Flora the pig was born for adventure: “If it’s unexplored and needs to get dug up, call me. I’m your pig,” she says. The day Flora spots a team of sled dogs is the day she sets her heart on becoming a sled pig. Before she knows it, she’s on board a ship to Antarctica for the most exhilarating—and dangerous—adventure of her life. This poignant novel of a purposeful pig is sure to become a favorite with any young readers who have ever dreamed of exploring the great beyond.
Even as a piglet, plucky Flora knows that her destiny lies outside the pen. After watching sled dogs training, she dreams of joining a sled team. In this satisfying chapter book, one wildly improbable (but somehow convincing) event leads to another. Taken aboard a ship for some mysterious purpose, Flora befriends Oscar the sled dog and Aleric the cabin boy. She and Sophia the cat team up to kill off their common enemy: rats. Shipwrecked off Antarctica, Flora saves the captain’s life (and her own bacon), but starvation looms and the crew’s survival depends on an unlikely sled team: Flora, Oscar, Aleric, and Sophia. Reinhardt’s spirited drawings, shaded with crosshatching, add considerably to the book’s charm. Described as a teacher and a storyteller, Kurtz shows a good sense of pacing in his first novel. There’s humor as well as heart, grit as well as tenderness, in the telling of this Antarctic adventure tale. Recommended for reading aloud. Grades 3-6. --Carolyn Phelan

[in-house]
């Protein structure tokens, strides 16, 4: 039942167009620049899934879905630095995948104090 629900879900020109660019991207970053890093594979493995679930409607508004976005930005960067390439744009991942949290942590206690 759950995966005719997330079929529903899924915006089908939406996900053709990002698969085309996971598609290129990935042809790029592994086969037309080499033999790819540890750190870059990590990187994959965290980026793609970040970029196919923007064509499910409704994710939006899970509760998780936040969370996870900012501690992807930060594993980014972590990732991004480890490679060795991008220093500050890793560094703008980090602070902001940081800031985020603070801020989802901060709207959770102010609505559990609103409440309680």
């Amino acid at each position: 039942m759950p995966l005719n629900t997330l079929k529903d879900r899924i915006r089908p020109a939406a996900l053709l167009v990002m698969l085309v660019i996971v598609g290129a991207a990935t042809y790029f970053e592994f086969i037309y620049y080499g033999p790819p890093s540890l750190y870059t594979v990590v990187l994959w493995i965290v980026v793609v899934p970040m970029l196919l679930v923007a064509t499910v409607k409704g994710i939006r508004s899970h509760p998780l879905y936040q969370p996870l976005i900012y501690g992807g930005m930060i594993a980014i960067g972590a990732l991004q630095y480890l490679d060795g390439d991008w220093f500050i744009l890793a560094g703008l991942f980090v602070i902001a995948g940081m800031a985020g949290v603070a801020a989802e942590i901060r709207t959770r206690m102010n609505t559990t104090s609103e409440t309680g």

"It will greatly satisfy fans of Dick King-Smith and E.B. White looking for something similar . . . Engaging fantasy adventure for preteen pig pals." —Kirkus
"An upbeat and lively story." —Publishers Weekly
"There's humor as well as heart, grit as well as tenderness in the telling of this Antarctic adventure tale." —Booklist
"Loyalty, courage, and optimism are important ideas, and newcomer Kurtz brings us a rollicking story filled with all three." —Horn Book, starred review
"Told in the voice of a seasoned storyteller, this novel has chapters that will work perfectly for sharing aloud with younger children or as a read-alone for more competent readers. . . . Move over Wilbur and Babe, there's a new pig in town." —School Library Journal, starred review